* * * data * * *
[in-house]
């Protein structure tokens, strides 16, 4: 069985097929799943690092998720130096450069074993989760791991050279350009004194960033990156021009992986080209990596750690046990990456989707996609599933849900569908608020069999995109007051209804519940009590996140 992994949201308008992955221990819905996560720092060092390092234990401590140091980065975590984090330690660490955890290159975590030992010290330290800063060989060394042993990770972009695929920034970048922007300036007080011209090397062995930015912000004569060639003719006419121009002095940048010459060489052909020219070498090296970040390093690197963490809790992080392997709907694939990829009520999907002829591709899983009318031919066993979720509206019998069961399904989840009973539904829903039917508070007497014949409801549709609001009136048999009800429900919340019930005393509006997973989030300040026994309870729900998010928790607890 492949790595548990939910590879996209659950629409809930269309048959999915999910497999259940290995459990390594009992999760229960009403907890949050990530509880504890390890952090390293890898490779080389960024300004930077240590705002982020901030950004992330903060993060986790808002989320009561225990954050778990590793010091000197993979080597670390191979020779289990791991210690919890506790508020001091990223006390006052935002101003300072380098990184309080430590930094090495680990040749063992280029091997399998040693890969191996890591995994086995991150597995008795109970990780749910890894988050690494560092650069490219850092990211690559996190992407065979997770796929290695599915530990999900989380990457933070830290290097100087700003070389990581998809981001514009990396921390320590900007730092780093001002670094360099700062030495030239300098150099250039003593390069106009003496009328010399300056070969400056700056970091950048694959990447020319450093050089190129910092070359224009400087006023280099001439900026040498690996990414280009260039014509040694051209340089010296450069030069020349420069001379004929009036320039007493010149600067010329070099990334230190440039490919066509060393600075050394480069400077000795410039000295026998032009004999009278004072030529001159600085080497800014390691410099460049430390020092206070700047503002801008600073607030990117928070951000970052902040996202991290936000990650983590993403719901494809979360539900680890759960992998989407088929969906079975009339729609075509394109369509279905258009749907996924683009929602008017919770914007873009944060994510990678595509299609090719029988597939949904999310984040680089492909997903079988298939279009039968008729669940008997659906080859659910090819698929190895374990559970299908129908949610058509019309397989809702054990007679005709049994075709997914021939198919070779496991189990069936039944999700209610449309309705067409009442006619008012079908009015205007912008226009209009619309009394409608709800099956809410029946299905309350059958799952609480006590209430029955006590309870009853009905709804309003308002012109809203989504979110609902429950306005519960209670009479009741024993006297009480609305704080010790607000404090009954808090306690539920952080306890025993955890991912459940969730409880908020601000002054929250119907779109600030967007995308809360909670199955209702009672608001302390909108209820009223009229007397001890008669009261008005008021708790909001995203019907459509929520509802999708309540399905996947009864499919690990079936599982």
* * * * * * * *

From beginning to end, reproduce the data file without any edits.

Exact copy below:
[in-house]
């Protein structure tokens, strides 16, 4: 069985097929799943690092998720130096450069074993989760791991050279350009004194960033990156021009992986080209990596750690046990990456989707996609599933849900569908608020069999995109007051209804519940009590996140 992994949201308008992955221990819905996560720092060092390092234990401590140091980065975590984090330690660490955890290159975590030992010290330290800063060989060394042993990770972009695929920034970048922007300036007080011209090397062995930015912000004569060639003719006419121009002095940048010459060489052909020219070498090296970040390093690197963490809790992080392997709907694939990829009520999907002829591709899983009318031919066993979720509206019998069961399904989840009973539904829903039917508070007497014949409801549709609001009136048999009800429900919340019930005393509006997973989030300040026994309870729900998010928790607890 492949790595548990939910590879996209659950629409809930269309048959999915999910497999259940290995459990390594009992999760229960009403907890949050990530509880504890390890952090390293890898490779080389960024300004930077240590705002982020901030950004992330903060993060986790808002989320009561225990954050778990590793010091000197993979080597670390191979020779289990791991210690919890506790508020001091990223006390006052935002101003300072380098990184309080430590930094090495680990040749063992280029091997399998040693890969191996890591995994086995991150597995008795109970990780749910890894988050690494560092650069490219850092990211690559996190992407065979997770796929290695599915530990999900989380990457933070830290290097100087700003070389990581998809981001514009990396921390320590900007730092780093001002670094360099700062030495030239300098150099250039003593390069106009003496009328010399300056070969400056700056970091950048694959990447020319450093050089190129910092070359224009400087006023280099001439900026040498690996990414280009260039014509040694051209340089010296450069030069020349420069001379004929009036320039007493010149600067010329070099990334230190440039490919066509060393600075050394480069400077000795410039000295026998032009004999009278004072030529001159600085080497800014390691410099460049430390020092206070700047503002801008600073607030990117928070951000970052902040996202991290936000990650983590993403719901494809979360539900680890759960992998989407088929969906079975009339729609075509394109369509279905258009749907996924683009929602008017919770914007873009944060994510990678595509299609090719029988597939949904999310984040680089492909997903079988298939279009039968008729669940008997659906080859659910090819698929190895374990559970299908129908949610058509019309397989809702054990007679005709049994075709997914021939198919070779496991189990069936039944999700209610449309309705067409009442006619008012079908009015205007912008226009209009619309009394409608709800099956809410029946299905309350059958799952609480006590209430029955006590309870009853009905709804309003308002012109809203989504979110609902429950306005519960209670009479009741024993006297009480609305704080010790607000404090009954808090306690539920952080306890025993955890991912459940969730409880908020601000002054929250119907779109600030967007995308809360909670199955209702009672608001302390909108209820009223009229007397001890008669009261008005008021708790909001995203019907459509929520509802999708309540399905996947009864499919690990079936599982």